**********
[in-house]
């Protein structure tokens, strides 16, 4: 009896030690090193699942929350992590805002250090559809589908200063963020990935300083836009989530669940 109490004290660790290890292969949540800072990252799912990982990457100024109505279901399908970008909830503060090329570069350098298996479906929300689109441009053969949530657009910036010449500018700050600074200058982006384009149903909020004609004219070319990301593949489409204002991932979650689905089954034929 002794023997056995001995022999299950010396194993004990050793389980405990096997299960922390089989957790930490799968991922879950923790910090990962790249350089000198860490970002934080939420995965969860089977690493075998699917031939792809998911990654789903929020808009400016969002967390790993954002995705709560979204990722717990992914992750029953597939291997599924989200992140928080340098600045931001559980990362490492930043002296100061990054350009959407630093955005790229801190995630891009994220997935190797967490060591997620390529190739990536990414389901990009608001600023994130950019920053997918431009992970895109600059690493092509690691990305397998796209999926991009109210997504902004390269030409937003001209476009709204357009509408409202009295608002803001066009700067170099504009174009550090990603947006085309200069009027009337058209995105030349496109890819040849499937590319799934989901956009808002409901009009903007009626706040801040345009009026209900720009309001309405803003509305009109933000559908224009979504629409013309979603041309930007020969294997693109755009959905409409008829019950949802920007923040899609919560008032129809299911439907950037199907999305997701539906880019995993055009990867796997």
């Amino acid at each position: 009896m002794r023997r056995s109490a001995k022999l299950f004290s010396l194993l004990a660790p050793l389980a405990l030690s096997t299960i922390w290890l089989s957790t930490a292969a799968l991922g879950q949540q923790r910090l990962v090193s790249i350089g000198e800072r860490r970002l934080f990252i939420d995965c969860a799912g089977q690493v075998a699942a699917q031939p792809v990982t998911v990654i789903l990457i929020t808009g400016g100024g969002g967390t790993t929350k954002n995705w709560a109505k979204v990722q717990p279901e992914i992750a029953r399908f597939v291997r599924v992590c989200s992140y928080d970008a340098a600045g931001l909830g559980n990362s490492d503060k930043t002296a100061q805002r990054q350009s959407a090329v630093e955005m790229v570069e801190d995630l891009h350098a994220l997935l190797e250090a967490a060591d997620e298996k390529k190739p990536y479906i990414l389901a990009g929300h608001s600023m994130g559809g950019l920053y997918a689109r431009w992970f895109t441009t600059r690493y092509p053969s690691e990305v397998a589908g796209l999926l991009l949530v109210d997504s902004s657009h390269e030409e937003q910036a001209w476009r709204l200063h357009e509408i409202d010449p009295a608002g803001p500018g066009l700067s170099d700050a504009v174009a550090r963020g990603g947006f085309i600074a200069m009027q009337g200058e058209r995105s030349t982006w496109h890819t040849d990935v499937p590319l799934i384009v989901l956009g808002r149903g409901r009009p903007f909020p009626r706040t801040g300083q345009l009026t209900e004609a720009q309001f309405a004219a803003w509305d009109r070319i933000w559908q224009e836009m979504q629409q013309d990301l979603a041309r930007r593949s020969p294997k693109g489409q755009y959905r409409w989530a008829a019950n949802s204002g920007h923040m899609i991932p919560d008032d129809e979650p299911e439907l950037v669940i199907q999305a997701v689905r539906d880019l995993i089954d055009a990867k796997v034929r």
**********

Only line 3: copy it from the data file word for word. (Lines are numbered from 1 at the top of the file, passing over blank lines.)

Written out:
């Amino acid at each position: 009896m002794r023997r056995s109490a001995k022999l299950f004290s010396l194993l004990a660790p050793l389980a405990l030690s096997t299960i922390w290890l089989s957790t930490a292969a799968l991922g879950q949540q923790r910090l990962v090193s790249i350089g000198e800072r860490r970002l934080f990252i939420d995965c969860a799912g089977q690493v075998a699942a699917q031939p792809v990982t998911v990654i789903l990457i929020t808009g400016g100024g969002g967390t790993t929350k954002n995705w709560a109505k979204v990722q717990p279901e992914i992750a029953r399908f597939v291997r599924v992590c989200s992140y928080d970008a340098a600045g931001l909830g559980n990362s490492d503060k930043t002296a100061q805002r990054q350009s959407a090329v630093e955005m790229v570069e801190d995630l891009h350098a994220l997935l190797e250090a967490a060591d997620e298996k390529k190739p990536y479906i990414l389901a990009g929300h608001s600023m994130g559809g950019l920053y997918a689109r431009w992970f895109t441009t600059r690493y092509p053969s690691e990305v397998a589908g796209l999926l991009l949530v109210d997504s902004s657009h390269e030409e937003q910036a001209w476009r709204l200063h357009e509408i409202d010449p009295a608002g803001p500018g066009l700067s170099d700050a504009v174009a550090r963020g990603g947006f085309i600074a200069m009027q009337g200058e058209r995105s030349t982006w496109h890819t040849d990935v499937p590319l799934i384009v989901l956009g808002r149903g409901r009009p903007f909020p009626r706040t801040g300083q345009l009026t209900e004609a720009q309001f309405a004219a803003w509305d009109r070319i933000w559908q224009e836009m979504q629409q013309d990301l979603a041309r930007r593949s020969p294997k693109g489409q755009y959905r409409w989530a008829a019950n949802s204002g920007h923040m899609i991932p919560d008032d129809e979650p299911e439907l950037v669940i199907q999305a997701v689905r539906d880019l995993i089954d055009a990867k796997v034929r």